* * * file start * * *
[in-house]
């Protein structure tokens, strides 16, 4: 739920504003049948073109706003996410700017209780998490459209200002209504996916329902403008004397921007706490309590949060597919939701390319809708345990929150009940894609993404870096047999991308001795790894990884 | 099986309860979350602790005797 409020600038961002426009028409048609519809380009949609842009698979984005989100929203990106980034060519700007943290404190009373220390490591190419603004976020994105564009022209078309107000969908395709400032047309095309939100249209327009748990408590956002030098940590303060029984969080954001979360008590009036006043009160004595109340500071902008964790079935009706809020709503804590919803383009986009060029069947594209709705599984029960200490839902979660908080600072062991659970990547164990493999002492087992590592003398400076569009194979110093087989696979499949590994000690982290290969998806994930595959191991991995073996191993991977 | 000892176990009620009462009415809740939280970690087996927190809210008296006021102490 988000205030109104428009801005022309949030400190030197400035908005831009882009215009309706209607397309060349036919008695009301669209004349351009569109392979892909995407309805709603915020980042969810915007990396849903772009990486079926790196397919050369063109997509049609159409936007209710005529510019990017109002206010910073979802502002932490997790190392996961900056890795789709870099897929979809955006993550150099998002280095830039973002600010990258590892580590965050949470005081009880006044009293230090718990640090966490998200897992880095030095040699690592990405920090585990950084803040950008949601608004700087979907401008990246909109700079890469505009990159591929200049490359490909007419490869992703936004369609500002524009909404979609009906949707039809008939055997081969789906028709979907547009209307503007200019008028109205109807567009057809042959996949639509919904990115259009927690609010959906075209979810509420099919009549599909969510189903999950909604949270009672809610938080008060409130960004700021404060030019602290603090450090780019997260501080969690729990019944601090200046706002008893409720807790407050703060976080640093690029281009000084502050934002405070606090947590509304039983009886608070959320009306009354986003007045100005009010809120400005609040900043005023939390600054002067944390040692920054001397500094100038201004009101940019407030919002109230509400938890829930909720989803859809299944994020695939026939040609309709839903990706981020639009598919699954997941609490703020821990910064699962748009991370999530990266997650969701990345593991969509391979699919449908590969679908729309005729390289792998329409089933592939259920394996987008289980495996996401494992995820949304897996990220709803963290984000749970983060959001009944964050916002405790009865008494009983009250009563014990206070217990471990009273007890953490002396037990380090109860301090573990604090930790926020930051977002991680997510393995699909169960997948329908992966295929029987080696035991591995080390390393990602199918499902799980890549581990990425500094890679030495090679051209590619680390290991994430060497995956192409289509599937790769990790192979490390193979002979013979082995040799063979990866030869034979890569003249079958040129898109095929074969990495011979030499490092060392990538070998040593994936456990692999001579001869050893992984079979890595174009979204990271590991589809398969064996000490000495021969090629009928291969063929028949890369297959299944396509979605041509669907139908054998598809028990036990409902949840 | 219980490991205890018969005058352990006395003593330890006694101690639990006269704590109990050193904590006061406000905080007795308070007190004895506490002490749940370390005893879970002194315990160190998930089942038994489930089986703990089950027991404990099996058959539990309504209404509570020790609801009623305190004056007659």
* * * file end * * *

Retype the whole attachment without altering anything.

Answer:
[in-house]
């Protein structure tokens, strides 16, 4: 739920504003049948073109706003996410700017209780998490459209200002209504996916329902403008004397921007706490309590949060597919939701390319809708345990929150009940894609993404870096047999991308001795790894990884 | 099986309860979350602790005797 409020600038961002426009028409048609519809380009949609842009698979984005989100929203990106980034060519700007943290404190009373220390490591190419603004976020994105564009022209078309107000969908395709400032047309095309939100249209327009748990408590956002030098940590303060029984969080954001979360008590009036006043009160004595109340500071902008964790079935009706809020709503804590919803383009986009060029069947594209709705599984029960200490839902979660908080600072062991659970990547164990493999002492087992590592003398400076569009194979110093087989696979499949590994000690982290290969998806994930595959191991991995073996191993991977 | 000892176990009620009462009415809740939280970690087996927190809210008296006021102490 988000205030109104428009801005022309949030400190030197400035908005831009882009215009309706209607397309060349036919008695009301669209004349351009569109392979892909995407309805709603915020980042969810915007990396849903772009990486079926790196397919050369063109997509049609159409936007209710005529510019990017109002206010910073979802502002932490997790190392996961900056890795789709870099897929979809955006993550150099998002280095830039973002600010990258590892580590965050949470005081009880006044009293230090718990640090966490998200897992880095030095040699690592990405920090585990950084803040950008949601608004700087979907401008990246909109700079890469505009990159591929200049490359490909007419490869992703936004369609500002524009909404979609009906949707039809008939055997081969789906028709979907547009209307503007200019008028109205109807567009057809042959996949639509919904990115259009927690609010959906075209979810509420099919009549599909969510189903999950909604949270009672809610938080008060409130960004700021404060030019602290603090450090780019997260501080969690729990019944601090200046706002008893409720807790407050703060976080640093690029281009000084502050934002405070606090947590509304039983009886608070959320009306009354986003007045100005009010809120400005609040900043005023939390600054002067944390040692920054001397500094100038201004009101940019407030919002109230509400938890829930909720989803859809299944994020695939026939040609309709839903990706981020639009598919699954997941609490703020821990910064699962748009991370999530990266997650969701990345593991969509391979699919449908590969679908729309005729390289792998329409089933592939259920394996987008289980495996996401494992995820949304897996990220709803963290984000749970983060959001009944964050916002405790009865008494009983009250009563014990206070217990471990009273007890953490002396037990380090109860301090573990604090930790926020930051977002991680997510393995699909169960997948329908992966295929029987080696035991591995080390390393990602199918499902799980890549581990990425500094890679030495090679051209590619680390290991994430060497995956192409289509599937790769990790192979490390193979002979013979082995040799063979990866030869034979890569003249079958040129898109095929074969990495011979030499490092060392990538070998040593994936456990692999001579001869050893992984079979890595174009979204990271590991589809398969064996000490000495021969090629009928291969063929028949890369297959299944396509979605041509669907139908054998598809028990036990409902949840 | 219980490991205890018969005058352990006395003593330890006694101690639990006269704590109990050193904590006061406000905080007795308070007190004895506490002490749940370390005893879970002194315990160190998930089942038994489930089986703990089950027991404990099996058959539990309504209404509570020790609801009623305190004056007659």